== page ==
Public leaders, including Texas Gov. Greg Abbott, initially praised the police response in Uvalde. Abbott said officers reacted quickly and ran toward the gunfire with “amazing courage” to take out the killer, thereby saving lives. He later said he was misled. In the days and weeks after the shooting, authorities gave conflicting and incorrect accounts of what happened. The fallout has driven recriminations and rifts between local at state authorities. On Tuesday, Uvalde Mayor Don McLaughlin and state Sen. Roland Gutierrez released a letter asking Abbott to move administration of a victims relief fund from the local prosecutor’s office to the Texas Department of Emergency Management. They wrote that they’ve received numerous complaints about District Attorney Christina Mitchell Busbee, “including the failure to timely deliver victim’s compensation resources to those in need.″
Busbee’s office declined to comment Wednesday.
Bleiberg reported from Dallas.
Find more AP coverage of the Uvalde school shooting: https://apnews.com/hub/uvalde-school-shooting
Paul J. Weber And Jake Bleiberg, The Associated Press
In the midst of chaotic shooting, strangers save a young boy
By Martha Irvine in Chicago
CHICAGO (AP) — A woman — stunned and speechless in the chaos of a July 4 parade massacre — walked up to Greg Ring and handed him a 2-year-old boy, covered in blood.
Ring had fled the scene in the Chicago suburb of Highland Park with his wife and three children to an area behind a popular pancake house.
“We kind of met eyes and didn’t say anything…. I put my arms out, and she gave him to me,” Ring said Thursday, when describing the exchange with the unidentified woman, who then laid down in front of their car in shock.
The boy pointed in the direction of the parade route, saying “Mommy, Daddy, Mommy, Daddy.”
Ring’s wish to help the boy carried him back to the scene. He tucked the boy’s face in his chest, so he couldn’t see the carnage. But Ring quickly realized it was too dangerous.
“Active shooter! Get back down!” a police officer shouted. Ring fled again.
He and his family got to their car and took the boy to a Highland Park fire station. “I have a boy. He’s not ours,” he told the department staff, who asked him to keep the boy as authorities searched for the shooter and helped the wounded.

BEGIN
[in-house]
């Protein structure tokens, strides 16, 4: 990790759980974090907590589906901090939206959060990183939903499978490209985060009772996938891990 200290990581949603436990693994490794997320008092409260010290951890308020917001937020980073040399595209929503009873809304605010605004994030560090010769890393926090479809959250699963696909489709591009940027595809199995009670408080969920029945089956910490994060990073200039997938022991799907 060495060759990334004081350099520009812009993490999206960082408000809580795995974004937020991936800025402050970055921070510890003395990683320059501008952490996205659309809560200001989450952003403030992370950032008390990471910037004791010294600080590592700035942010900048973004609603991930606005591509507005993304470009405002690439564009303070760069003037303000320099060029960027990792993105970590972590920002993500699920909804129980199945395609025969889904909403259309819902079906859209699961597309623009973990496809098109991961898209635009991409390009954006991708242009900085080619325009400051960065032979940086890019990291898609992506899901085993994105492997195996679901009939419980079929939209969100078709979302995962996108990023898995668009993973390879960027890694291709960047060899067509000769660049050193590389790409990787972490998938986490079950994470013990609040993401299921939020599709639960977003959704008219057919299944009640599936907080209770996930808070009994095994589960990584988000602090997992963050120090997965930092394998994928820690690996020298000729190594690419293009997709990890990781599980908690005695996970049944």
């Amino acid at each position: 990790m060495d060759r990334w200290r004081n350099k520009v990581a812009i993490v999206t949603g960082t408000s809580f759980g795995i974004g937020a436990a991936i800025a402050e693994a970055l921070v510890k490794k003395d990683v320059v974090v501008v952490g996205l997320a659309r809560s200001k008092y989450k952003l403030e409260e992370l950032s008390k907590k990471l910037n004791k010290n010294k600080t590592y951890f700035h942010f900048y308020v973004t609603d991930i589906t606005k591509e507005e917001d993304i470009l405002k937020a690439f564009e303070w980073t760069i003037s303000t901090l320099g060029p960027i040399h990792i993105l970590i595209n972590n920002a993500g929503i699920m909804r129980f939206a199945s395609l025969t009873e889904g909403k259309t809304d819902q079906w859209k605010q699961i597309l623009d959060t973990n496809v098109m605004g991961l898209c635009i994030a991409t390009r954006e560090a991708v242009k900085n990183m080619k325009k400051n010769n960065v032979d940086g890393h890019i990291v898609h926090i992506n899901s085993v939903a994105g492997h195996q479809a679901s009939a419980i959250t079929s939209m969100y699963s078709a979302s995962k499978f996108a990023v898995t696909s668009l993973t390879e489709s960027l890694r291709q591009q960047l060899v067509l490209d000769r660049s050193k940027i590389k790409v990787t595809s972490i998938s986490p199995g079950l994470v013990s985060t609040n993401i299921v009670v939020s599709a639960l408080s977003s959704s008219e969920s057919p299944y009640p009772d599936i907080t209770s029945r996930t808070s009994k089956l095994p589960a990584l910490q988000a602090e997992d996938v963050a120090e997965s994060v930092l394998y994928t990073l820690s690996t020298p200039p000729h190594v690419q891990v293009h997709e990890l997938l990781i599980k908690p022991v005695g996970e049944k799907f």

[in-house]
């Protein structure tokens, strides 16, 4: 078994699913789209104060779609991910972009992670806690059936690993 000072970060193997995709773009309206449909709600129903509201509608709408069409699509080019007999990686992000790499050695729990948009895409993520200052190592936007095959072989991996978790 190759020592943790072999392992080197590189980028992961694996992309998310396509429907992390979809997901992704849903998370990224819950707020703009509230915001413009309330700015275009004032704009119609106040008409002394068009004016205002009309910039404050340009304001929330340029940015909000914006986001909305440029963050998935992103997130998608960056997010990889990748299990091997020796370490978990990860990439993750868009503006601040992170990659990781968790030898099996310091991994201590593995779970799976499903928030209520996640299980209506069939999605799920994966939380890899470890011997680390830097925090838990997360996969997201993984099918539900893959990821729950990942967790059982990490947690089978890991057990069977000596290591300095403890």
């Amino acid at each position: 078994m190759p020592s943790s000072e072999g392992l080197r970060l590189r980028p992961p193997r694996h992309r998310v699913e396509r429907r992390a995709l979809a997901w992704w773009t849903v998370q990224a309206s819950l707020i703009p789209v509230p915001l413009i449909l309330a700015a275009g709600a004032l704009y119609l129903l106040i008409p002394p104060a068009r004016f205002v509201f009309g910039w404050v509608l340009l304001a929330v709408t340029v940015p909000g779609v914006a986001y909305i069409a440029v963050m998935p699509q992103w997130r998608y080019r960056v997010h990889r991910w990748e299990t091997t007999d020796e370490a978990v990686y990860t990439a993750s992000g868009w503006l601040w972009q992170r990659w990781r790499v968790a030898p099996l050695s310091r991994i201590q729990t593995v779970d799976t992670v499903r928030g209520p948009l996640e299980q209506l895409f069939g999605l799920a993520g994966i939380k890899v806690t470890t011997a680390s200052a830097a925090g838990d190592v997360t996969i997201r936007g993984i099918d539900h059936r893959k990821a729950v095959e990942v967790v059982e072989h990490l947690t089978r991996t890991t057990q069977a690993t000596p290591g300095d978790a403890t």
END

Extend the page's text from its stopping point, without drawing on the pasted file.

“They were getting ready for war,” Ring said.
The family drove to Ring’s in-laws, where they hunkered down. There, the boy sat with Ring’s 4-year-old, watching a Mickey Mouse show.
“He asked my wife to wipe him off because he had blood on him that wasn’t his,” said Ring, an insurance broker from Highland Park.
They were later able to identify the boy and reunite him with his grandparents.
Aiden McCarthy’s parents, Kevin and Irina, both died in the shooting, which left five others dead and more than two dozen wounded.
Friends of the McCarthys said Irina’s parents would care for the boy going forward.
“Aiden … will have a long road ahead to heal, find stability, and ultimately navigate life as an orphan. He is surrounded by a community of friends and extended family that will embrace him with love, and any means available to ensure he has everything he needs as he grows,” Irina Colon, a family friend, wrote on a GoFundMe account she created for the family and Aiden. The account has raised more than $2 million.
On Thursday, Ring was still trying to process what happened at the July 4 parade. He said he’s not a hero and just did what anyone would have done in the situation.
“I’m just filled with immense gratitude. I’m really sad. I don’t know, I don’t know how I feel. I have not slept for a minute the last two nights,” he said.
“What could’ve happened — it is nothing short of a miracle that the five of us — me, my wife and my three kids — one of us or all of us isn’t dead. I do not understand. Everybody around us was hit or got shot.”
Four of others who were killed were identified Tuesday as Katherine Goldstein, 64; Jacquelyn Sundheim, 63; Stephen Straus, 88; and Nicolas Toledo-Zaragoza, 78, and Eduardo Uvaldo, 69.